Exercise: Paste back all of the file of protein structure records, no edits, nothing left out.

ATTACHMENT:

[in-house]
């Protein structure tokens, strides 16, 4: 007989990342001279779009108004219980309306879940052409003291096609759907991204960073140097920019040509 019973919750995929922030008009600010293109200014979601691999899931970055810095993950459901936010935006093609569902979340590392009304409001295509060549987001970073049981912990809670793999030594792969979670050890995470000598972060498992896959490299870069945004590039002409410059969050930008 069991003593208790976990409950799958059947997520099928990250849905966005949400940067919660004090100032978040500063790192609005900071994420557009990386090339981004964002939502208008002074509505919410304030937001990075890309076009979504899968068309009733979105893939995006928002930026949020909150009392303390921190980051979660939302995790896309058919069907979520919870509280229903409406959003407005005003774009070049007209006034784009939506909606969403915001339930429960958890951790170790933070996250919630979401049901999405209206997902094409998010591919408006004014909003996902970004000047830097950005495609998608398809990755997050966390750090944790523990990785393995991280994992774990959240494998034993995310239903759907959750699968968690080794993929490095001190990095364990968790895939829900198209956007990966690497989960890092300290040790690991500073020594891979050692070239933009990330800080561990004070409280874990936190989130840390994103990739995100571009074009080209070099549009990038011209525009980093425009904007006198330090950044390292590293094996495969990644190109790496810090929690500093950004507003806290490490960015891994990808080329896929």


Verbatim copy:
[in-house]
């Protein structure tokens, strides 16, 4: 007989990342001279779009108004219980309306879940052409003291096609759907991204960073140097920019040509 019973919750995929922030008009600010293109200014979601691999899931970055810095993950459901936010935006093609569902979340590392009304409001295509060549987001970073049981912990809670793999030594792969979670050890995470000598972060498992896959490299870069945004590039002409410059969050930008 069991003593208790976990409950799958059947997520099928990250849905966005949400940067919660004090100032978040500063790192609005900071994420557009990386090339981004964002939502208008002074509505919410304030937001990075890309076009979504899968068309009733979105893939995006928002930026949020909150009392303390921190980051979660939302995790896309058919069907979520919870509280229903409406959003407005005003774009070049007209006034784009939506909606969403915001339930429960958890951790170790933070996250919630979401049901999405209206997902094409998010591919408006004014909003996902970004000047830097950005495609998608398809990755997050966390750090944790523990990785393995991280994992774990959240494998034993995310239903759907959750699968968690080794993929490095001190990095364990968790895939829900198209956007990966690497989960890092300290040790690991500073020594891979050692070239933009990330800080561990004070409280874990936190989130840390994103990739995100571009074009080209070099549009990038011209525009980093425009904007006198330090950044390292590293094996495969990644190109790496810090929690500093950004507003806290490490960015891994990808080329896929």